Photo Credit: Lucasfilm
A long time ago in a galaxy far, far away…
We open in medias res aboard the Profundity in hyperspace. General Raddus, Bail Organa, and Mon Mothma are addressing a group of soldiers and pilots. They inform them that they are underway to Scarif in order to secure the plans to the Empire’s new ultimate weapon.
As this is a short film, the initial setup scene is played very short. Perhaps two minutes tops. Remembering that we as the audience already know the stakes from previous films, are likely already invested.
The Rebel Alliance exists in hyperspace right on top of the Imperial planet and it’s attendant orbital defense systems. Ships deploy, TIE fighters engage, lasers fly, and the pandemonium of warfare ensues. You’ve seen this take place in the saga before: The Phantom Menace, A New Hope, Revenge of the Sith, and Return of the Jedi. The rhyme is in place, the steps of the dance well memorized.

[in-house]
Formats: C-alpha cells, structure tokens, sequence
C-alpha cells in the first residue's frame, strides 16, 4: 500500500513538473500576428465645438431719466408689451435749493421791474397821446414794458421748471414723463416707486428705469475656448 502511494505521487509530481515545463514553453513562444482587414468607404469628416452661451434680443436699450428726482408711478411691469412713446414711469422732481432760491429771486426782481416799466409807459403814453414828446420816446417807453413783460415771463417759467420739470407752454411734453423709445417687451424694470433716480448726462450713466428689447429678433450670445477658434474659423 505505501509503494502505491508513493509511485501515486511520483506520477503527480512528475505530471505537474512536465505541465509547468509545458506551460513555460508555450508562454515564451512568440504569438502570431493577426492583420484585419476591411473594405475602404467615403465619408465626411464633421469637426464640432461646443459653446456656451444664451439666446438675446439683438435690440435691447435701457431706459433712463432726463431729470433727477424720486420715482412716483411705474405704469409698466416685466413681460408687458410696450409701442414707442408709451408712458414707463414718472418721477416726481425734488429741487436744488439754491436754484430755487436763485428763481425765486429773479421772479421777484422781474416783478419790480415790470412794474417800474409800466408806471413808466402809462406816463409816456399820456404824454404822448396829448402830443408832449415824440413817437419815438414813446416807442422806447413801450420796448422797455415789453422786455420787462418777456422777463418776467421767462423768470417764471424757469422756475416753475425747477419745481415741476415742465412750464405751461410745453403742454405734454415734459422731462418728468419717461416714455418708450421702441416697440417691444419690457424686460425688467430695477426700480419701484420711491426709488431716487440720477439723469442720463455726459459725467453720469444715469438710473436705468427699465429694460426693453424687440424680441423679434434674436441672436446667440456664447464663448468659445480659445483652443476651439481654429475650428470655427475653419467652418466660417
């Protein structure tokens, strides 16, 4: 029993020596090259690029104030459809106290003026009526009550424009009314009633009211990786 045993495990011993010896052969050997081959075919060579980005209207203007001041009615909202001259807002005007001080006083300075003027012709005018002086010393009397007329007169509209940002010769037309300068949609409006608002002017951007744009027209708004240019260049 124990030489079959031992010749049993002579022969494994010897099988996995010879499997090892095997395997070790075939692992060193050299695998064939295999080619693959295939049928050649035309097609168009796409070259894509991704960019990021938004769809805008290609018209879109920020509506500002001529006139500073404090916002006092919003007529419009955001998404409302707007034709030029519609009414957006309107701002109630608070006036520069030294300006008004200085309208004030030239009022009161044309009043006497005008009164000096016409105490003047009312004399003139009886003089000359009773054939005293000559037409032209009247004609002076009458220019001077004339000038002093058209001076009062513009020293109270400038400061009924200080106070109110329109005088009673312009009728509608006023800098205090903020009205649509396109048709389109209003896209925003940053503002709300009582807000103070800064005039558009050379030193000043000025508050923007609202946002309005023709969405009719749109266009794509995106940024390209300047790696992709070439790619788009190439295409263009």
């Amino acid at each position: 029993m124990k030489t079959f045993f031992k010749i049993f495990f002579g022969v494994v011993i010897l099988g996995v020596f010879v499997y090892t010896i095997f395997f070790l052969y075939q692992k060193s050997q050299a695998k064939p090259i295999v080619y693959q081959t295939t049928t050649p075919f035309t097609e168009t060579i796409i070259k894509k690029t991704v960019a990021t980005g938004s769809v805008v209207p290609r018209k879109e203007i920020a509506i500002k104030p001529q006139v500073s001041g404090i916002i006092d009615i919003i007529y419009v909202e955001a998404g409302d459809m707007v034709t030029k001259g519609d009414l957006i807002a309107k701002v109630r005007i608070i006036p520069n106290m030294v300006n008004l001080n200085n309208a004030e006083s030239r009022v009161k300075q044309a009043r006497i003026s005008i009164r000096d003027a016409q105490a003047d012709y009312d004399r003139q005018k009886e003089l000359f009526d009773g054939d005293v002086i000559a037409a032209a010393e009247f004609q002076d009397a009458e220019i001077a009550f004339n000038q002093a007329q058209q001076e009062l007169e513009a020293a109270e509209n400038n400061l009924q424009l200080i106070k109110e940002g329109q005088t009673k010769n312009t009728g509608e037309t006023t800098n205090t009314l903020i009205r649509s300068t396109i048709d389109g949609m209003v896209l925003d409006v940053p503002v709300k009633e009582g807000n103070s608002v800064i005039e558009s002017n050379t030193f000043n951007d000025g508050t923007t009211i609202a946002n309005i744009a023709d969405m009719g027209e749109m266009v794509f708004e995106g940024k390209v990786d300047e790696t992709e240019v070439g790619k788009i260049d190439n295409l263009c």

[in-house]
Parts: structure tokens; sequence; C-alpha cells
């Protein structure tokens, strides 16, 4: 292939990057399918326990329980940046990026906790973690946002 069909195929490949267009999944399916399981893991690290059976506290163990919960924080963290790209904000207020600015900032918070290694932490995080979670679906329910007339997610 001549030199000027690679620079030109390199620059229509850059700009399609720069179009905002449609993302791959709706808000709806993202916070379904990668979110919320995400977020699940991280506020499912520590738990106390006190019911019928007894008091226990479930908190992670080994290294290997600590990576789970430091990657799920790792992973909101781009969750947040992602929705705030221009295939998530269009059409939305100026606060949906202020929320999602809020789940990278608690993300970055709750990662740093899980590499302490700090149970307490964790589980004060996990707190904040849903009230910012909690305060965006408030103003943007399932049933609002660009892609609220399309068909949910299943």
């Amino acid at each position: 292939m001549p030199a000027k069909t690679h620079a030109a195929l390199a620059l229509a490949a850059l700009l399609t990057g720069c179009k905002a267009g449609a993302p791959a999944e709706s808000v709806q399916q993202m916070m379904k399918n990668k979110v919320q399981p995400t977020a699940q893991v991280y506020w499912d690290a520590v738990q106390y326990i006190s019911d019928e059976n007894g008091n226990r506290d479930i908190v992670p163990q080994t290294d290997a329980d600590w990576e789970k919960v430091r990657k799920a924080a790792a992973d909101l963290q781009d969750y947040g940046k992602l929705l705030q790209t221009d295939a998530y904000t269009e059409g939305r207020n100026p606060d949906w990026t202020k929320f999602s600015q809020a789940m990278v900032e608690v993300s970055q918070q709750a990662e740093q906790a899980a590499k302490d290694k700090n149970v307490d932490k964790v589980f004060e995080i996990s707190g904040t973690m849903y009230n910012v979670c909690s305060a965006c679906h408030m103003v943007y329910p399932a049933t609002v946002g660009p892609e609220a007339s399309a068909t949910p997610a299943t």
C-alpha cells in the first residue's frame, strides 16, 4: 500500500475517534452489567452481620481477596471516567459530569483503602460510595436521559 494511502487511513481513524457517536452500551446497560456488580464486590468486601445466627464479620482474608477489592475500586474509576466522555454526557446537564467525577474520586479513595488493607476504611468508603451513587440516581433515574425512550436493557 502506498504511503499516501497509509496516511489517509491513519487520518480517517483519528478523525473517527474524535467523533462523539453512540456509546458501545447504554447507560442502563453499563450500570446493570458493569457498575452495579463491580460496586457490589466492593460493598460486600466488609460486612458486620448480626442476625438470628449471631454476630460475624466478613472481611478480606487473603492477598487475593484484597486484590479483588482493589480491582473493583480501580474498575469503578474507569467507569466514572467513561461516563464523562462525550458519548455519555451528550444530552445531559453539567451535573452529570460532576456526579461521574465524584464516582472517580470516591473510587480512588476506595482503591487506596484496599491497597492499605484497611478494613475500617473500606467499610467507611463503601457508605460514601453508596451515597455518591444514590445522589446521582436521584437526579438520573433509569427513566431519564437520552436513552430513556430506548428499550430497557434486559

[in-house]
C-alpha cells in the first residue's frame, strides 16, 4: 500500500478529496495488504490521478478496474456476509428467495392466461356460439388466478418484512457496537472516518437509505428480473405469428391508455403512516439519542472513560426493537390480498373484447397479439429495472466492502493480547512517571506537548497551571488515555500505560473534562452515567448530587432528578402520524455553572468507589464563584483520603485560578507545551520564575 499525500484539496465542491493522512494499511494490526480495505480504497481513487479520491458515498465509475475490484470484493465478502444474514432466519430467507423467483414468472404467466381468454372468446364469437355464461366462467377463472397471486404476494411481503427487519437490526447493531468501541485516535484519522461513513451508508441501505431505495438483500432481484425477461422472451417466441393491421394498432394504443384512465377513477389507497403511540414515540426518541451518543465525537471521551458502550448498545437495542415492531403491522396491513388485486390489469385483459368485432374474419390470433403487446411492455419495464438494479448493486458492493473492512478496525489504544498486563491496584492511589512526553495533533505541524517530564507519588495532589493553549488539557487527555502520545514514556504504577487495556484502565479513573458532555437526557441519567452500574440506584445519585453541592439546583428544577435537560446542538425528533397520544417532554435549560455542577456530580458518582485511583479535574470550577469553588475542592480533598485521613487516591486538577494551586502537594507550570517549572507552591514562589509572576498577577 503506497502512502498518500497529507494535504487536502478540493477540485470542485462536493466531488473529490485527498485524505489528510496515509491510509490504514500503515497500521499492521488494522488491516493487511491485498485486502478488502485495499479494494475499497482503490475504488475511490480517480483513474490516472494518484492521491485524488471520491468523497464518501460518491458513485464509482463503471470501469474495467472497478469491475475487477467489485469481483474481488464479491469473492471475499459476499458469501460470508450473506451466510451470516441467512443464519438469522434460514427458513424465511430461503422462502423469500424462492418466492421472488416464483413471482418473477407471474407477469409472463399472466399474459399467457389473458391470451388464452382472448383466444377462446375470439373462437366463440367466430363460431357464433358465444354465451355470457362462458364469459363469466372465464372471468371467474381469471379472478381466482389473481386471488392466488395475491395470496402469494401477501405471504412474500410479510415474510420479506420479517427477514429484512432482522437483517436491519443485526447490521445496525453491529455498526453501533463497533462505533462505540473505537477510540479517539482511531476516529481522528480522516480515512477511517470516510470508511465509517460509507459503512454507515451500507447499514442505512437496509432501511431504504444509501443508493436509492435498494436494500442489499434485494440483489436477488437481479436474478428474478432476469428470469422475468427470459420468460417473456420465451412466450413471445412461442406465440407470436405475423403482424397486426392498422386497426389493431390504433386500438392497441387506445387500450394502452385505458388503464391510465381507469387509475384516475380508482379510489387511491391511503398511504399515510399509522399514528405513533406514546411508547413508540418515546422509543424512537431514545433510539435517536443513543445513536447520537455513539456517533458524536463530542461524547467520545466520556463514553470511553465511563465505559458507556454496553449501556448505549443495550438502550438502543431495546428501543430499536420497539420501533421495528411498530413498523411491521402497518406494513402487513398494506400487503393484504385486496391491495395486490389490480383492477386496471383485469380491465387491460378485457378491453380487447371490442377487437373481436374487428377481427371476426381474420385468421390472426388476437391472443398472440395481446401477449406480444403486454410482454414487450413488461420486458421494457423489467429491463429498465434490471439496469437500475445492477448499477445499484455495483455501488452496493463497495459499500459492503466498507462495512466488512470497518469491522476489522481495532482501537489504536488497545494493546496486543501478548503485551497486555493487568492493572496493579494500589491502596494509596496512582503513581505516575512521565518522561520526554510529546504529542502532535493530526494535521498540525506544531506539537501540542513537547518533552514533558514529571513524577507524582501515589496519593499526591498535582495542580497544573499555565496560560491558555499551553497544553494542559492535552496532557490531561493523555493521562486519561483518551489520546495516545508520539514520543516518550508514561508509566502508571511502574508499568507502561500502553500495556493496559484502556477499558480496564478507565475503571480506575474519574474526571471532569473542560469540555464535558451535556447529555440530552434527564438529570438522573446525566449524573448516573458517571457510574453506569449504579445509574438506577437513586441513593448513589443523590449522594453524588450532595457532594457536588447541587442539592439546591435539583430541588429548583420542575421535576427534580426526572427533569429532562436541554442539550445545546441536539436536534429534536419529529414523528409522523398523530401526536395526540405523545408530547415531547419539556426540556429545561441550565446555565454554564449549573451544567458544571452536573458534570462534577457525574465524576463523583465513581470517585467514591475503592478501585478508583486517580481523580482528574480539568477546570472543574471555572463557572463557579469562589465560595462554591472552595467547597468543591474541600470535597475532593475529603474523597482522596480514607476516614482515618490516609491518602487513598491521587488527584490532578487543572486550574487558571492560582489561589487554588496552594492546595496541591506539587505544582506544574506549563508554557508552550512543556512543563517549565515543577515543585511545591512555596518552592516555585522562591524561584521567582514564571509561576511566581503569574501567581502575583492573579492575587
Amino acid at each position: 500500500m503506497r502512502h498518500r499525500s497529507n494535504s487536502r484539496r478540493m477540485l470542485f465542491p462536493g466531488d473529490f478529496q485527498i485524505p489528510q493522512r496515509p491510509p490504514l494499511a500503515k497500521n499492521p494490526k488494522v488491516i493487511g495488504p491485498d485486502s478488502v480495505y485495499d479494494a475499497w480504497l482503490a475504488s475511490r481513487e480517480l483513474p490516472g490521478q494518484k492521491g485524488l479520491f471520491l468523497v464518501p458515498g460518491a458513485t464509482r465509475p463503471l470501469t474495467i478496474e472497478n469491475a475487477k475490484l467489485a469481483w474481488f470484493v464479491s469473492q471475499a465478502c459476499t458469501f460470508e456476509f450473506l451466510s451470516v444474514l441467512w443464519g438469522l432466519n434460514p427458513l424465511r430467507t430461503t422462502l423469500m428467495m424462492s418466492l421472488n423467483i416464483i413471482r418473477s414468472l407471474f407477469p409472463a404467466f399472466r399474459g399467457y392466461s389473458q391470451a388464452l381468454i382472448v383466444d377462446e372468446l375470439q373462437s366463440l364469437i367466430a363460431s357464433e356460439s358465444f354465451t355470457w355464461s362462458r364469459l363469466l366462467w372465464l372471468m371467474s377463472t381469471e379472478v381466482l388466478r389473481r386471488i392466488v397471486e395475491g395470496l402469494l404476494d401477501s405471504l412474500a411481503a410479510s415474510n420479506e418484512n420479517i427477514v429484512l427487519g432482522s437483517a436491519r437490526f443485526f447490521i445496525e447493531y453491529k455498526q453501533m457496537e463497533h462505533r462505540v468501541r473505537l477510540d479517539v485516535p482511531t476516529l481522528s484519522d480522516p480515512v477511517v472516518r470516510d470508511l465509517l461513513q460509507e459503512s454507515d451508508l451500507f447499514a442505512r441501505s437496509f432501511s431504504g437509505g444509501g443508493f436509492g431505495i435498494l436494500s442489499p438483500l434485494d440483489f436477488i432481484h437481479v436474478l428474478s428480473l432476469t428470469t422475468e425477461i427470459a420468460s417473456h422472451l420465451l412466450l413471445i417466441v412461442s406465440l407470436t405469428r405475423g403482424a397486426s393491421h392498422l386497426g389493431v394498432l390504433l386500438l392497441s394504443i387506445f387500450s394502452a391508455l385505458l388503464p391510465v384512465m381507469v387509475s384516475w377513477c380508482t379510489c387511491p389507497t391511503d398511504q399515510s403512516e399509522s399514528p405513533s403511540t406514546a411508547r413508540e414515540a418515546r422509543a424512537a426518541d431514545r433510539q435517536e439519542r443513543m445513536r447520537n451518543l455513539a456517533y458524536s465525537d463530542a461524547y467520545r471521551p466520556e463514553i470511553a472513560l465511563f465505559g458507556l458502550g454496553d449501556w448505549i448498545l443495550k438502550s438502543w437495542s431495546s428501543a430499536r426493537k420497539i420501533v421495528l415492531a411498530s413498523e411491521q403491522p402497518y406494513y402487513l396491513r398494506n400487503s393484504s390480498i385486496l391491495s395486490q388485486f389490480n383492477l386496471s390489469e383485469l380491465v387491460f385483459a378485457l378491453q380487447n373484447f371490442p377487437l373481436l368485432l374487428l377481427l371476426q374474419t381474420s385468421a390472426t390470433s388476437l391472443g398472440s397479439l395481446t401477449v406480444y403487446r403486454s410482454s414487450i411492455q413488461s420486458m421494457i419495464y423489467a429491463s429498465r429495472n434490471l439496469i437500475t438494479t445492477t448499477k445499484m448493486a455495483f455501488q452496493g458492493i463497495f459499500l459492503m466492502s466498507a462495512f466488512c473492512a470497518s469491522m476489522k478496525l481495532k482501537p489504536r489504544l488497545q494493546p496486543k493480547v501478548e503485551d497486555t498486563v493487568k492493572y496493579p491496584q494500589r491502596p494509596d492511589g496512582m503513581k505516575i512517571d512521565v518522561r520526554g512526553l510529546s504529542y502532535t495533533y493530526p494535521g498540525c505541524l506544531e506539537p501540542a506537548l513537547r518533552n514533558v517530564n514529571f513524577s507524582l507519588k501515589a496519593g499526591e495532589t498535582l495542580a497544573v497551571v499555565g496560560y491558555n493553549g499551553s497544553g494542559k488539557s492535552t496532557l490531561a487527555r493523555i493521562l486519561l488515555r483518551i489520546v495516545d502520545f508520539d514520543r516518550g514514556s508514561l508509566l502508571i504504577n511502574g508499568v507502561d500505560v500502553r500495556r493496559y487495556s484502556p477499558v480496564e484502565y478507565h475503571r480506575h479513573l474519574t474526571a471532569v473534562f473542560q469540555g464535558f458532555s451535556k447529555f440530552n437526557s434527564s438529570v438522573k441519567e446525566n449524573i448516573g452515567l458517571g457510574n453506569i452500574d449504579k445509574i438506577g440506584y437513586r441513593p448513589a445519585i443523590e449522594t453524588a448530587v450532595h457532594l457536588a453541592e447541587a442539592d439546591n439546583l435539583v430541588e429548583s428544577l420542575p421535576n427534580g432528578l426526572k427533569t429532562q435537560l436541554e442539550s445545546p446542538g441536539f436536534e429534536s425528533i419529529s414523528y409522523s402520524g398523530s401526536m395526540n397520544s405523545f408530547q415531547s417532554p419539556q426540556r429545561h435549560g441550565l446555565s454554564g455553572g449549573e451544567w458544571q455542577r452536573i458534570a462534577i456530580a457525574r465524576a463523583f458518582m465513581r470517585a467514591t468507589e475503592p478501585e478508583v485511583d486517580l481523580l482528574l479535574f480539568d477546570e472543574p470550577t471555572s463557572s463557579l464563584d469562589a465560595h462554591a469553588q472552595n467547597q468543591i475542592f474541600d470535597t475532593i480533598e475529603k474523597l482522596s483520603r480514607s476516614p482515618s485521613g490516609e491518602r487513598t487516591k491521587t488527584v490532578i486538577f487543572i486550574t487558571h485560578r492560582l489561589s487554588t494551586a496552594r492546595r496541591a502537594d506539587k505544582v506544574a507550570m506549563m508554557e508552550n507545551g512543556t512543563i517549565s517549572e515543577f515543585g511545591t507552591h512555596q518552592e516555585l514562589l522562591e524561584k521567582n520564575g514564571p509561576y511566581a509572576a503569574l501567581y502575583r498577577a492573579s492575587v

From that point forward, for the next 13-17 minutes the film plays more or less exactly as the third and final act of Rogue One does. Governor Tarkin can make a cameo, Darth Vader’s horrific assault on the Profundity can (and should) still take place, and they can even include the final stinger shot of Princess Leia of Alderaan receiving the plans, and the hope for the rebellion that they represent.
Cut to credits, John Williams plays.
Still unconvinced? We can understand. It’s one thing to be told how something might work, it’s another thing entirely to be shown. So let’s watch this animated Star Wars fan-film that does almost exactly what we’ve described here. See if you can’t superimpose what you’re watching over the premise of Rogue One:
The short comes to us courtesy of one man animator extraordinaire Otaking77077 with a stellar sound design assist from user Pascal Ramseier. While it is, of course, animated and highly stylized, it provides a compelling proof-of-concept for how Rogue One might have played as a short film. The version included here even takes SFX from Rogue One itself.